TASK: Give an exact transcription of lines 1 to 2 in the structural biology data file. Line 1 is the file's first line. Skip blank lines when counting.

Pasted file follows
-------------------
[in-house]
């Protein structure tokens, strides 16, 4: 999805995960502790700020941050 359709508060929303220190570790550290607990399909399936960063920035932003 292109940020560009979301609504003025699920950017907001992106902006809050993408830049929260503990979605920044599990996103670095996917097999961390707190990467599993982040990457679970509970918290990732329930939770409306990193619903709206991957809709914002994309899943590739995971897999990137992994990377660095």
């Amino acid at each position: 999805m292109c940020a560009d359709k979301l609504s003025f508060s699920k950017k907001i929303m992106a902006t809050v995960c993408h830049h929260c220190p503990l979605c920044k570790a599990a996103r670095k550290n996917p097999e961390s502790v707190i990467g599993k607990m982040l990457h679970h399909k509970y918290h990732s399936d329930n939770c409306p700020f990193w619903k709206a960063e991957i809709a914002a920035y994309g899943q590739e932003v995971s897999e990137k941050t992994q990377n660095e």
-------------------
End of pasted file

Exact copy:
[in-house]
């Protein structure tokens, strides 16, 4: 999805995960502790700020941050 359709508060929303220190570790550290607990399909399936960063920035932003 292109940020560009979301609504003025699920950017907001992106902006809050993408830049929260503990979605920044599990996103670095996917097999961390707190990467599993982040990457679970509970918290990732329930939770409306990193619903709206991957809709914002994309899943590739995971897999990137992994990377660095």